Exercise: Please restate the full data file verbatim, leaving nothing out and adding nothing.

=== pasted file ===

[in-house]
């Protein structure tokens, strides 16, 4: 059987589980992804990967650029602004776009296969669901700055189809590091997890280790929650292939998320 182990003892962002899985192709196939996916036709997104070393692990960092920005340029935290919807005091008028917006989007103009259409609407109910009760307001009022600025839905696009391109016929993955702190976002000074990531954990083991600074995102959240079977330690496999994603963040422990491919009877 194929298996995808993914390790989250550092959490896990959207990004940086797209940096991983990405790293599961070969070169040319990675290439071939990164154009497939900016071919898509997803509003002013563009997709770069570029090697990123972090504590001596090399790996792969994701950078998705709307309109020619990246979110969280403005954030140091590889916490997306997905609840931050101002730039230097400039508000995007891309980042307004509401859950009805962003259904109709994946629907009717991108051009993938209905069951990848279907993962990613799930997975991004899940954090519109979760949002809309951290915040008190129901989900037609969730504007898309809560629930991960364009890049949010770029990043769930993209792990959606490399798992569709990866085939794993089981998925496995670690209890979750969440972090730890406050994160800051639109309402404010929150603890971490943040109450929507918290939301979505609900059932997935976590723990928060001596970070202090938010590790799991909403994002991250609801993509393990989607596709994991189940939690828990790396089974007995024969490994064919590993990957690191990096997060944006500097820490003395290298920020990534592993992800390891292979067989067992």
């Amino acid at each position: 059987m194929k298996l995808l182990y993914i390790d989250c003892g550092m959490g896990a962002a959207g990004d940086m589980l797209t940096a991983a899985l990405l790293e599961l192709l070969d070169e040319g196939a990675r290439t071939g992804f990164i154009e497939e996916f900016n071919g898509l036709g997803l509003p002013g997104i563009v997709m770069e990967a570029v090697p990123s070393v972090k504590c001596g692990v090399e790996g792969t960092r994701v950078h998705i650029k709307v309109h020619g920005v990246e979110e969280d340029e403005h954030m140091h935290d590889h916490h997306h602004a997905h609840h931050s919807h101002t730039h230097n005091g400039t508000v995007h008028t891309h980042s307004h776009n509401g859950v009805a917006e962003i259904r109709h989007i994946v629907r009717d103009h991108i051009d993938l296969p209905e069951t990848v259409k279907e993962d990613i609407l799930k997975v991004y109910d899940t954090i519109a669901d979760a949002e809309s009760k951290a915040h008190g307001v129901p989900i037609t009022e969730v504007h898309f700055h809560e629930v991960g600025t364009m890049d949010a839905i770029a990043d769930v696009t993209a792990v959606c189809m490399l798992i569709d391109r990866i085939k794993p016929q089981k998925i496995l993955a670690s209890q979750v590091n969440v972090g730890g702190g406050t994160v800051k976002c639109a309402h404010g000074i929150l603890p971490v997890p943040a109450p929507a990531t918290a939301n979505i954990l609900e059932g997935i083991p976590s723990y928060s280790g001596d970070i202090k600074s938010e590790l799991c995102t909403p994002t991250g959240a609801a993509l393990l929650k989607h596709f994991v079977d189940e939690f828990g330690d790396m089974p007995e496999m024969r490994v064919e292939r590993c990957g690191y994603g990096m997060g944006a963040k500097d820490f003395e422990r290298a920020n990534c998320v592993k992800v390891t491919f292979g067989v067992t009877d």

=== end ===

[in-house]
């Protein structure tokens, strides 16, 4: 059987589980992804990967650029602004776009296969669901700055189809590091997890280790929650292939998320 182990003892962002899985192709196939996916036709997104070393692990960092920005340029935290919807005091008028917006989007103009259409609407109910009760307001009022600025839905696009391109016929993955702190976002000074990531954990083991600074995102959240079977330690496999994603963040422990491919009877 194929298996995808993914390790989250550092959490896990959207990004940086797209940096991983990405790293599961070969070169040319990675290439071939990164154009497939900016071919898509997803509003002013563009997709770069570029090697990123972090504590001596090399790996792969994701950078998705709307309109020619990246979110969280403005954030140091590889916490997306997905609840931050101002730039230097400039508000995007891309980042307004509401859950009805962003259904109709994946629907009717991108051009993938209905069951990848279907993962990613799930997975991004899940954090519109979760949002809309951290915040008190129901989900037609969730504007898309809560629930991960364009890049949010770029990043769930993209792990959606490399798992569709990866085939794993089981998925496995670690209890979750969440972090730890406050994160800051639109309402404010929150603890971490943040109450929507918290939301979505609900059932997935976590723990928060001596970070202090938010590790799991909403994002991250609801993509393990989607596709994991189940939690828990790396089974007995024969490994064919590993990957690191990096997060944006500097820490003395290298920020990534592993992800390891292979067989067992």
């Amino acid at each position: 059987m194929k298996l995808l182990y993914i390790d989250c003892g550092m959490g896990a962002a959207g990004d940086m589980l797209t940096a991983a899985l990405l790293e599961l192709l070969d070169e040319g196939a990675r290439t071939g992804f990164i154009e497939e996916f900016n071919g898509l036709g997803l509003p002013g997104i563009v997709m770069e990967a570029v090697p990123s070393v972090k504590c001596g692990v090399e790996g792969t960092r994701v950078h998705i650029k709307v309109h020619g920005v990246e979110e969280d340029e403005h954030m140091h935290d590889h916490h997306h602004a997905h609840h931050s919807h101002t730039h230097n005091g400039t508000v995007h008028t891309h980042s307004h776009n509401g859950v009805a917006e962003i259904r109709h989007i994946v629907r009717d103009h991108i051009d993938l296969p209905e069951t990848v259409k279907e993962d990613i609407l799930k997975v991004y109910d899940t954090i519109a669901d979760a949002e809309s009760k951290a915040h008190g307001v129901p989900i037609t009022e969730v504007h898309f700055h809560e629930v991960g600025t364009m890049d949010a839905i770029a990043d769930v696009t993209a792990v959606c189809m490399l798992i569709d391109r990866i085939k794993p016929q089981k998925i496995l993955a670690s209890q979750v590091n969440v972090g730890g702190g406050t994160v800051k976002c639109a309402h404010g000074i929150l603890p971490v997890p943040a109450p929507a990531t918290a939301n979505i954990l609900e059932g997935i083991p976590s723990y928060s280790g001596d970070i202090k600074s938010e590790l799991c995102t909403p994002t991250g959240a609801a993509l393990l929650k989607h596709f994991v079977d189940e939690f828990g330690d790396m089974p007995e496999m024969r490994v064919e292939r590993c990957g690191y994603g990096m997060g944006a963040k500097d820490f003395e422990r290298a920020n990534c998320v592993k992800v390891t491919f292979g067989v067992t009877d």